Stuart Wilson: Getting the later life message right

Stuart Wilson: Getting the later life message right

Stuart Wilson is CEO of Air Group

When you consider the scope and the potential within the later life lending market, you have to get to grips with some sizeable figures.

For instance, recent research by Key suggested the total property wealth now owned by the over-65s in the UK currently stands at £1.133trn – and that is just the amount for individuals who have already paid off their mortgage.

In the past year, that’s increased by £14.78bn – in itself a staggering number – but we must also view that in the context of annual house price inflation which, until the end of the year, was tending to bump along the bottom at somewhere around 1-2%.

Admittedly, this has crept up in recent months and the mood music around the sector is currently set to a tune which shows further improvement, but even so, over the course of 12 months to see an increase in property wealth of close to £15bn for this age group is note-worthy.

In other words, the value of pensioner-owned property continues to rise and therefore to see, for example, equity release lending just shy of £4bn in 2019 perhaps tells you the very small space this type of activity currently occupies in the grand scheme of things.

Which, of course, is not to say that – coupled with other types of later life lending – the potential for this market is in anyway undiminished. My view is that the need for lending in later life will only increase and the position of advice within such a need is going to be absolutely vital. This is definitely not a market for the execution-only distributor, the price comparison site or the ‘robo bot’, and advisers who grasp the nettle here will be rewarded.

However, there are some consumer-based issues and understandings to be confronted and, until myths can be dispelled and until we can provide greater clarity and confidence to consumers about the options and solutions available to them, then we are likely to fail in terms of allowing the later life lending market to reach its true potential.

Here’s two further pieces of research which show the extent of the issue and mindset that needs to be overcome. Firstly, from Openwork which conducted a nationwide study of the over-55 consumer and found that 64% had never sought any advice on their retirement plans, while Ipswich Building Society delved into the collective consciousness of over-50’s borrowers and their perception of the availability of mortgages for them. The results stated:

  • 57% felt they had fewer mortgage providers available to them than younger borrowers.
  • 60% felt they had fewer mortgage products available to them and 44% said they felt they were offered less favourable rates.

In an environment in which none of the above is true – indeed, quite the opposite – it is somewhat shocking to see their perception of the market compared to the reality. And I would also hazard a guess that there is a significant cross-over here between those borrowers who feel this way and those who are not taking any advice around what their options might actually be.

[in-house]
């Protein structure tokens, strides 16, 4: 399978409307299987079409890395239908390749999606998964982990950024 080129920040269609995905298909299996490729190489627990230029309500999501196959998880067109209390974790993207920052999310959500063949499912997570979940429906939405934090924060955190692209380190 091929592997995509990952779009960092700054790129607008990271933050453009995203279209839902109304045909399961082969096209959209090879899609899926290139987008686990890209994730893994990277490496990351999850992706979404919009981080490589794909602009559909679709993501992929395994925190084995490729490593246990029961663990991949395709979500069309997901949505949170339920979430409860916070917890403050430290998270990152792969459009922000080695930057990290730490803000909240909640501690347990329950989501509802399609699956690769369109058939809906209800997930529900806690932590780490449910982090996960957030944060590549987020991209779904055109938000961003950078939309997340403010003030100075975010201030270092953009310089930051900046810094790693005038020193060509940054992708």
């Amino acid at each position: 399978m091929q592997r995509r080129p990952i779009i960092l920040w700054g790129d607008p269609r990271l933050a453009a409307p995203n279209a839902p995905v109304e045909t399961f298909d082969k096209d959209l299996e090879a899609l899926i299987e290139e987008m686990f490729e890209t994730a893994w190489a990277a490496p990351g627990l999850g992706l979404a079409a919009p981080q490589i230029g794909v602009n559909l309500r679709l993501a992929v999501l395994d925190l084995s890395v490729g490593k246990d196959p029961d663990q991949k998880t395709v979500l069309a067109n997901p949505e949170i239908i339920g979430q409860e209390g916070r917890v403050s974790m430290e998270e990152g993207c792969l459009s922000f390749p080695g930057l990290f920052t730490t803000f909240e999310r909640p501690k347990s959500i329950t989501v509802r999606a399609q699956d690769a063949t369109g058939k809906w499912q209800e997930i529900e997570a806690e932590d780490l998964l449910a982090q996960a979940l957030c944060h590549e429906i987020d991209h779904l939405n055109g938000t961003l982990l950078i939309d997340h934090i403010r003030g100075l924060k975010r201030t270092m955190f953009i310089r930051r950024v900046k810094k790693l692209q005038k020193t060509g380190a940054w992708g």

Now, this is not these individuals’ fault, let’s be clear about that. If we, as an industry, are not good enough at sign-posting the availability of advice and the product solutions that are open to these potential clients, then we cannot blame these people for not being aware of their options.

We also have to recognise the customer demographic we are dealing with – on the whole, although this is slowly changing, these are not individuals who ‘want’ equity release or a later life loan, they’re inclined not to want to access the equity in their homes, they’d much prefer to downsize, and they tend to be fearful about making such decisions, to such an extent, that they end up making no decision at all. Which ultimately is the worst thing they could possibly do.

So, we have some major obstacles to overcome. But we also have some major advantages and much of this boils down to the problems older customers have, the means they currently have to solve them, and the fact that these problems are not going away anytime soon.

If you have a pension shortfall, what can you do? If you need to pay off the capital after your interest-only mortgage ends, what do you do? If your partner requires long-term care, what do you do? If your family need support to buy their first home, what do you do? If you need money to keep on living your lifestyle in retirement, what do you do?

These are ongoing issues which are not going to be solved by any sort of government intervention, and therefore the use of the primary asset in order to deliver a satisfactory solution is going to become more prevalent.

In order to give peace of mind and to outline all solutions, responsibilities and what that means for the future, advice is absolutely necessary.

It’s more necessary now than it’s ever been, and it’s going to be more necessary in the future than it’s ever been before.

We have the tools at our disposal to help a much larger number of older consumers at a crucial part of their lives.

But we need to let them know what we can do and where we are to help them. It’s a message which should be at the heart of everything and, if we can get its delivery right, all stakeholders are likely to prosper.